The Airport Diagram

When flying to an unfamiliar airport be sure to study the airport diagram. It allows us to understand the layout and to identify any potential issues and interesting features.


For “land” aircraft, all flights start and end at an airport or airstrip, and an important aspect in planning an IFR flight to an unfamiliar airport is to study not only the approach and departure charts, but also the airport diagram to fully understand the big picture. Typically, we think of airport diagrams as useful and important tools like “taxi diagrams,” but they are much more than that. In this Chart Clinic, we will start by dissecting the Airport Diagram for Reading Regional Airport / Carl A Spaatz Field (KRDG) before considering two of its approach charts.

Land and Hold Short

Reading uses LAHSO (Land and Hold Short Operations) [A] when both Runway 13 and Runway 18 are in simultaneous use. When this occurs, one of the two runways (or both) needs to resort to LAHSO operations. If the tower instructs an aircraft landing on Runway 13 to land and hold short of Runway 18/36, the pilot needs to agree; or otherwise respond: “unable.” The LAHSO location is painted on the runways using the same pavement markings used in the hold short line between a taxiway and a runway; two solid lines, then two dashed lines. 

If the “Hold Short” is accepted, the aircraft must come to a complete stop before the Hold Short markings and wait for tower instructions. ATC mentioned to me two possibilities for Runway 13; one is to back taxi on Runway 13 to Taxiway Delta or proceed forward and exit on Juliet. A third and more likely scenario is proceeding across the intersecting runway when the conflicting traffic is clear.

That EMAS just before Runway 31 is there to keep Runway 13 overruns out of the river.

An unsuspecting pilot, during a non-LAHSO landing, may see the two solid lines of the hold short line marking straight ahead and interpret that the airplane needs to stop before the line and stomp on the brakes. Perhaps different markings to indicate the LAHSO position would be less confusing, but for now the marks are the standard hold short marks.

Field Elevation vs. TDZE

The Touch Down Zone (TDZ) is the first 3000 feet of the runway, and the elevation of the TDZ is called Touch Down Zone Elevation (TDZE). The field (airport) elevation [B] is the elevation of the highest TDZE. At Reading, the highest TDZE is 343 feet (or 344 feet, depending on the reference) of RWY 13. The other three runways have lower elevations: 290 feet MSL RWY 18 [C] , 342 feet MSL RWY 36 [D] and 330 feet MSL RWY 31[E] .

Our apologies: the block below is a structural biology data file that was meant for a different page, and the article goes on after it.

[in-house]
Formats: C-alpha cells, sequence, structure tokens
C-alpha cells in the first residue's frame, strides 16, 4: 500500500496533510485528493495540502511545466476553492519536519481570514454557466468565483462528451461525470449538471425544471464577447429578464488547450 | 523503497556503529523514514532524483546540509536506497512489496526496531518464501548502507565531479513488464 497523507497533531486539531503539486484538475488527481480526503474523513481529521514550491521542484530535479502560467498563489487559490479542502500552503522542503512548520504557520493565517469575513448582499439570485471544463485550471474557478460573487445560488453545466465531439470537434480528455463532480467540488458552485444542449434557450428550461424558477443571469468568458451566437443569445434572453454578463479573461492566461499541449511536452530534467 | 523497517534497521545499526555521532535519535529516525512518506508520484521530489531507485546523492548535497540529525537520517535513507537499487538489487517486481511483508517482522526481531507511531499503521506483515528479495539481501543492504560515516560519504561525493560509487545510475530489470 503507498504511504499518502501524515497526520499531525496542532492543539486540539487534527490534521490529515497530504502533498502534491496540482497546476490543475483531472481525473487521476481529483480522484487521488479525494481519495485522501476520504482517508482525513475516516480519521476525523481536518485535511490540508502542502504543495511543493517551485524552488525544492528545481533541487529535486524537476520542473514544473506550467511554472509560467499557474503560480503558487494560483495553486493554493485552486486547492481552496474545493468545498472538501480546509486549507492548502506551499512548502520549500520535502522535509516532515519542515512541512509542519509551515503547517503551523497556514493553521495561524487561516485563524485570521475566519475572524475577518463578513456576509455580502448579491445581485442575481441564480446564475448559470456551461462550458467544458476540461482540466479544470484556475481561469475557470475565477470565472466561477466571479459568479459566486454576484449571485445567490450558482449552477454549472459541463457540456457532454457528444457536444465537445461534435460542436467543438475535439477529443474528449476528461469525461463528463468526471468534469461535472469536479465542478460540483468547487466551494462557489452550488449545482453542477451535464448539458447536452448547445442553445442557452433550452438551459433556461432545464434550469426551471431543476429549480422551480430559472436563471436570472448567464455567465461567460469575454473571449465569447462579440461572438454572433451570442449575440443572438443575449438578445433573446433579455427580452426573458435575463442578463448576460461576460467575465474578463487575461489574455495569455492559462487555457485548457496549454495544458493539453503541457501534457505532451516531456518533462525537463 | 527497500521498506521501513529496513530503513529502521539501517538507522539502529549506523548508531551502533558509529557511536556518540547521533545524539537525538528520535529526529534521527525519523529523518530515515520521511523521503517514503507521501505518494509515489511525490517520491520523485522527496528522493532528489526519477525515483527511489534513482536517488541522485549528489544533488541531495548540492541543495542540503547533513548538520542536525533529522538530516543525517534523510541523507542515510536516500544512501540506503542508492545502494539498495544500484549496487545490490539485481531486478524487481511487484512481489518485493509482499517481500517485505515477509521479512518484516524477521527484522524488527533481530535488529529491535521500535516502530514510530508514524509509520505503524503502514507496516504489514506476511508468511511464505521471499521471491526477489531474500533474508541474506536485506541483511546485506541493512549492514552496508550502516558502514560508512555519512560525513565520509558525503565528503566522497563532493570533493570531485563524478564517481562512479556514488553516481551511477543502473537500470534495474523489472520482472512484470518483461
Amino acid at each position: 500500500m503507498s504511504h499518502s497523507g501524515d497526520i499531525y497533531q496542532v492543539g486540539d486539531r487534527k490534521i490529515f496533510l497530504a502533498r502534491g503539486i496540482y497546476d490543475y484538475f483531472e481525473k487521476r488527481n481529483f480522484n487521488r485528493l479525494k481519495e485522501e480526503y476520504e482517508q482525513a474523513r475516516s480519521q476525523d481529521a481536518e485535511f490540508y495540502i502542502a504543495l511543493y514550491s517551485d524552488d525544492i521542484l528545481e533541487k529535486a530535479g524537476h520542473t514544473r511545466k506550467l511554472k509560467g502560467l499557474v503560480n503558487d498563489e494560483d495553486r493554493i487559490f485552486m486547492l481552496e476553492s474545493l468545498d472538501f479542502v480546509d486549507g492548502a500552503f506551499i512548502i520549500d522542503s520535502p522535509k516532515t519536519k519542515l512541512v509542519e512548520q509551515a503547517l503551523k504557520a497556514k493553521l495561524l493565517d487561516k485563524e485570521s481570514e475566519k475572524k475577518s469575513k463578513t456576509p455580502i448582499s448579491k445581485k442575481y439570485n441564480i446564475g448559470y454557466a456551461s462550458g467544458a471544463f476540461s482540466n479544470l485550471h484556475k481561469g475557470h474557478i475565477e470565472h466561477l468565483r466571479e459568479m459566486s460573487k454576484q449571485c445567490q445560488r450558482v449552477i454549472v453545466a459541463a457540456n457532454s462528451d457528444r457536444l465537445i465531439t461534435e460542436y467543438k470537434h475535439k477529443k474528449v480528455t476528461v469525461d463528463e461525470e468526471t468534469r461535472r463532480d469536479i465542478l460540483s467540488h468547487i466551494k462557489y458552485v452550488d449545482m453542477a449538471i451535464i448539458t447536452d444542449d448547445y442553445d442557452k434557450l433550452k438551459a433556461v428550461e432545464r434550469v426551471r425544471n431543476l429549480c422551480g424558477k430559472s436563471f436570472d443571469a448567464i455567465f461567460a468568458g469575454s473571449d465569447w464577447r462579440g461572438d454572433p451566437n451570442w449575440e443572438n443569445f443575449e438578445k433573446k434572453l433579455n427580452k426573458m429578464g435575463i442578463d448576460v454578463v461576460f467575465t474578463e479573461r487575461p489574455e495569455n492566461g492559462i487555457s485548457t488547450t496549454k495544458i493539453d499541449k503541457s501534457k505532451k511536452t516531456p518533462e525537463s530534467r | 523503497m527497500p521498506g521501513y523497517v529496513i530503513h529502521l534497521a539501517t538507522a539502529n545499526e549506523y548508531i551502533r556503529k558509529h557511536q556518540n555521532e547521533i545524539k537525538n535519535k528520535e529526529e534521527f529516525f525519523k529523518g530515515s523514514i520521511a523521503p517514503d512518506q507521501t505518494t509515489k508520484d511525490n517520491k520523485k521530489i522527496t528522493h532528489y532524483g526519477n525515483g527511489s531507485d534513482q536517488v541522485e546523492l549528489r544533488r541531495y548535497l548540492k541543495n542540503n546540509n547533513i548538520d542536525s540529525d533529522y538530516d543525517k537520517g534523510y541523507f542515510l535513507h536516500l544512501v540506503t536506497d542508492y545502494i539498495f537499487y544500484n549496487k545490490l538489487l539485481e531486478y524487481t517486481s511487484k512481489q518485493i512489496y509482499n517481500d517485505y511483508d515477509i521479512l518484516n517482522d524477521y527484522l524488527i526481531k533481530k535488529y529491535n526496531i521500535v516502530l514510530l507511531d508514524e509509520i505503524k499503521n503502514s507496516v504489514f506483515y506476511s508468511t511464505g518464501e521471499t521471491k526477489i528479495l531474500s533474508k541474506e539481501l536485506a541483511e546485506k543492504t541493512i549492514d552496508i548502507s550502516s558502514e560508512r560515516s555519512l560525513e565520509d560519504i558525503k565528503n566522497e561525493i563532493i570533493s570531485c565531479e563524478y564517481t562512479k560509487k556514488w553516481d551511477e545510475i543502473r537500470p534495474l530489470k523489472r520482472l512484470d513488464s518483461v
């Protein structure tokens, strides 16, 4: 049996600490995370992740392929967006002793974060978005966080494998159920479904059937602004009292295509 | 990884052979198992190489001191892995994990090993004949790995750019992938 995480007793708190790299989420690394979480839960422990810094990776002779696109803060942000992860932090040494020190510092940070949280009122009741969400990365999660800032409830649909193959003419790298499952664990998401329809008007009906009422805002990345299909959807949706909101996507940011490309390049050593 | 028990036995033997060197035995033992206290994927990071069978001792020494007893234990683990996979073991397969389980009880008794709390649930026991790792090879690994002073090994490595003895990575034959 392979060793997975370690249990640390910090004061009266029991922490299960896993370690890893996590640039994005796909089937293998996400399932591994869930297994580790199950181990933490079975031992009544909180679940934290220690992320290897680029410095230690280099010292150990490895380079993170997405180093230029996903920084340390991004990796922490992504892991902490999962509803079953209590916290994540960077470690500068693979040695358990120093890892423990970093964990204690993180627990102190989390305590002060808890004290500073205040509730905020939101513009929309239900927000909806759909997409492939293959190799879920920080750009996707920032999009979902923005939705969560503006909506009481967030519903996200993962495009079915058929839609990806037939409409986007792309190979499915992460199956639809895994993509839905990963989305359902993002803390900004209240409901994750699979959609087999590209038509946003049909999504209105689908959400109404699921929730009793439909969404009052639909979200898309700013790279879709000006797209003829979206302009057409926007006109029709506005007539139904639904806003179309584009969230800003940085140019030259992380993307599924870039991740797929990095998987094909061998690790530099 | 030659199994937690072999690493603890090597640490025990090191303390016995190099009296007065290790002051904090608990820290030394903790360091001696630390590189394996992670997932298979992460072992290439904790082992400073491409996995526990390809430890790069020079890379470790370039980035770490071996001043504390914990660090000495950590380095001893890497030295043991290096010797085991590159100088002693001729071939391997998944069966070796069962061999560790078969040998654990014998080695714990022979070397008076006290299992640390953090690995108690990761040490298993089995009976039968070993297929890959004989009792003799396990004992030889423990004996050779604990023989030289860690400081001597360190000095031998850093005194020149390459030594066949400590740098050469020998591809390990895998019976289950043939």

That EMAS just before Runway 31 is there to keep Runway 13 overruns out of the river.

On straight-in approaches, the Decision Height (DH) or Minimum Descent Height (MDH) above TDZ is the HAT (Height Above Touchdown). But what about circling approaches since any runway is usually acceptable for a circle-to-land? 

The Height Above Airport (HAA) is used instead, and it is the height between the MDH and the Airport Reference Point (ARP). But where is the ARP at Reading? Unfortunately, government charts don’t indicate the location of the ARP on Airport Diagrams, but Jeppesen charts do. [F] The ARP is located east of taxiway Delta, just south of Charlie.

The ARP is also the latitude/longitude position of the airport. In a GPS navigator, KRDG as a waypoint uses the ARP as the location. GPS distances in nautical miles are then to the ARP. Typically, when the tower says, “report X miles out,” that usually means a distance from the landing runway. Keep in mind when using GPS to measure the distance to the runway, the displayed GPS distance will be off by the distance from the ARP to the runway. Usually, at smaller airports, the difference is insignificant, but at larger airports, the difference could easily be two or more miles.

Checking Altimeter Accuracy

According to AIM 7-2-3, if the difference in indicated altitude between a known field elevation and the altimeter “… is in the order of plus or minus 75 feet, the accuracy of the altimeter is questionable.” With Reading as an example, what reference is used as a known elevation to test the altimeter’s accuracy while on the ground? The only known field elevations are at the runway thresholds, and the difference between the highest and lowest published elevations at Reading is 53 feet, a large percentage of the tolerance of plus or minus 75 feet. 

One item not listed in any pre-takeoff checklist that I have seen is: Verify Altimeter Accuracy. Perhaps occasionally, when taxiing into position on the runway for take-off, we should quickly verify that the indicated altitude is within 75 feet of the TDZE. However, don’t reset the altimeter to match the TDZE. If it is outside of the tolerance limit, it’s time to take the altimeter to an instrument shop.